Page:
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Sources Of International Law Notes

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Supv 1 - Sources of International Law Does International Law Exist?

1. Domestic Courts are frequently concerned with questions of il such as in Pinochet Cases or R v Jones where Lord Bingham said no-one can doubt the validity of IL.

2. The overwhelming majority of rules, treaties and laws are observed but not headline news.

3. Does existence depend upon its enforcement? Austin says rules become 'law' when issued by a sovereign, thereby denying IL 'legal' status. Hart rejects Austin's "command theory" and states that a rules becomes law in one of two ways: In a legal system, the rule is enacted in accordance with a secondary rule of recognition confirming its validity. In a primitive system, it is law merely because it is accepted as such by a large majority of the group as it lacks secondary rules. Primitive rules lead to (i) Uncertainty as to what law is clarified by rule of recognition (ii) Static there is no agency authoritatively to determine whether it is breached resolved by rules of adjuication and (iii) Inefficiency resolved by "Rules of Change". Thus Hart states IL has a "doubtful" claim of being a legal system.

4. Jennings & Watts say that is a mere problem of definition. They acknowledge the weaknesses of IL by lack of enforcement. Tomushchat argues there is IL guilded by rules of jus cogens and obligations erga omnes, combined with an emerging unwritten constitution such as sovereign equality in Art 2(1) UN Charter, sources in Art 38 ICJ Statute and Art 26 VCLT declaring every treaty as binding. More recently Habermas argues there is a transition from State Domination to a global society, and the international reaction to the Iraq war supports this idea of IL 'community'. Sources of International Law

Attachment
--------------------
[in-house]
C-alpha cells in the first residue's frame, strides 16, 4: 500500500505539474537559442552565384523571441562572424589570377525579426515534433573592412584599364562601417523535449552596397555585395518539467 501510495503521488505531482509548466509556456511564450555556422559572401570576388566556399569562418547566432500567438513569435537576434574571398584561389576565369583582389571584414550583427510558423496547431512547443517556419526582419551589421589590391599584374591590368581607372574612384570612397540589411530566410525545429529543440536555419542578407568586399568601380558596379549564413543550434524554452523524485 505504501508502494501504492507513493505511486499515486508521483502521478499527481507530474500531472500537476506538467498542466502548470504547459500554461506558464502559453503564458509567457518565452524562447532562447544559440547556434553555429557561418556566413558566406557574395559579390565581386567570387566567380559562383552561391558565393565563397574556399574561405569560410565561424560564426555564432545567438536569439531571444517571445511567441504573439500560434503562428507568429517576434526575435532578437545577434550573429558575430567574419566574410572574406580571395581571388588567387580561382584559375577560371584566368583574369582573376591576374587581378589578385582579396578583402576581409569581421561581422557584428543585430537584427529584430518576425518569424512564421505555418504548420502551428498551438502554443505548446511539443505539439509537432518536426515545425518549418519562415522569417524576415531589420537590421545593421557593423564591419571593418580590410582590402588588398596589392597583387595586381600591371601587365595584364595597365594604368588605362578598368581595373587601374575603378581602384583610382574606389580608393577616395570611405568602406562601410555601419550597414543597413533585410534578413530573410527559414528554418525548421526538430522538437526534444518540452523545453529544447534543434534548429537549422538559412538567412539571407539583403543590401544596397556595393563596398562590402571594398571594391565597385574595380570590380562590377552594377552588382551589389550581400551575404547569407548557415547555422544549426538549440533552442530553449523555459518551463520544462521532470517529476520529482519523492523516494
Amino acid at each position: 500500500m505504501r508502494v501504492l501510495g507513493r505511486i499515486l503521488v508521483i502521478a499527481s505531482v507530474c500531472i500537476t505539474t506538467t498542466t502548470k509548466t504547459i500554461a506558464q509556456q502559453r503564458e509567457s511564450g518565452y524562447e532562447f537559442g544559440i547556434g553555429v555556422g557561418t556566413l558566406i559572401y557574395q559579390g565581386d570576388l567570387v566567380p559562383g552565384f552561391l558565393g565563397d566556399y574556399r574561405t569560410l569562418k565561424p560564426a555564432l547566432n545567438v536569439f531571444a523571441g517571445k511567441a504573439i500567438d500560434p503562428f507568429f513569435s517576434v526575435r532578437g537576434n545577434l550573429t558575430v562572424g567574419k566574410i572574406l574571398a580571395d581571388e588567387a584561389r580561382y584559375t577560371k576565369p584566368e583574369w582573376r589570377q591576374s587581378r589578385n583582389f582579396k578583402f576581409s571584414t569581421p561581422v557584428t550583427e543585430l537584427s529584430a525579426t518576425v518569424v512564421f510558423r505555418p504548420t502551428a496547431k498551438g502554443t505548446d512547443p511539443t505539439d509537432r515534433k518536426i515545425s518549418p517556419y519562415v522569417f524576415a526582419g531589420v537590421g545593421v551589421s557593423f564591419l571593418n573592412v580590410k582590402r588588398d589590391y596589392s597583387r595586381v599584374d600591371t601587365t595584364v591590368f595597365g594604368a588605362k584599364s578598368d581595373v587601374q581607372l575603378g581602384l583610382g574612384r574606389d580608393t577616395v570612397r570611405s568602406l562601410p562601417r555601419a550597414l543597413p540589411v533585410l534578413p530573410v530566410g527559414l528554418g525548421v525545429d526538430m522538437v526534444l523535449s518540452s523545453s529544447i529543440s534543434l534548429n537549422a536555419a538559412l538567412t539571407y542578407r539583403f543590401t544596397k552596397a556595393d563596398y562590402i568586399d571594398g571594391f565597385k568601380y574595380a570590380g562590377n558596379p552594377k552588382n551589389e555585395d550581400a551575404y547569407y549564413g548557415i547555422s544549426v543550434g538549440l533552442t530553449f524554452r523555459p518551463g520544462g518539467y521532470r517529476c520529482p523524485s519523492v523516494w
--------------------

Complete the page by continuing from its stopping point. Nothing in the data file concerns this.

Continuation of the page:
1. International law is decentralised. There is no international legislature enacting binding rules, nor an executive to enforce it. There is the ICJ and ICC but acceptance of its jurisdiction is based on consent and isn't mandatory per Nicaragua (Merits).

2. Art 38 Statute of the ICJ notes the following sources of law: a. International Conventions b. International Custom c. General Principles of Law d. Judicial Decisions and teachings of publicists

3. This appears to be the hierarchy of procedure. Kammerhofter says the first is "hard law" and 2-3 are "Soft law" while 4 is relegated to a secondary level. a. Treaty Law i. Prevails over custom per Nicaragua (Merits) and Wimbledon Case. ii. Tin Council Case contrary to CIL, while Royal Prerogative extends to making of treaties, it cannot become substantive law without Parliament. Thus a treaty isn't part of English law until it is incorporated into the law by parliament. Thus unincorporated treaties are irrelevant. But per A v SoSHD (No 2) States have a duty to interpret common law favourably with all international obligations whether incorporated or not. But it can't be used for 2

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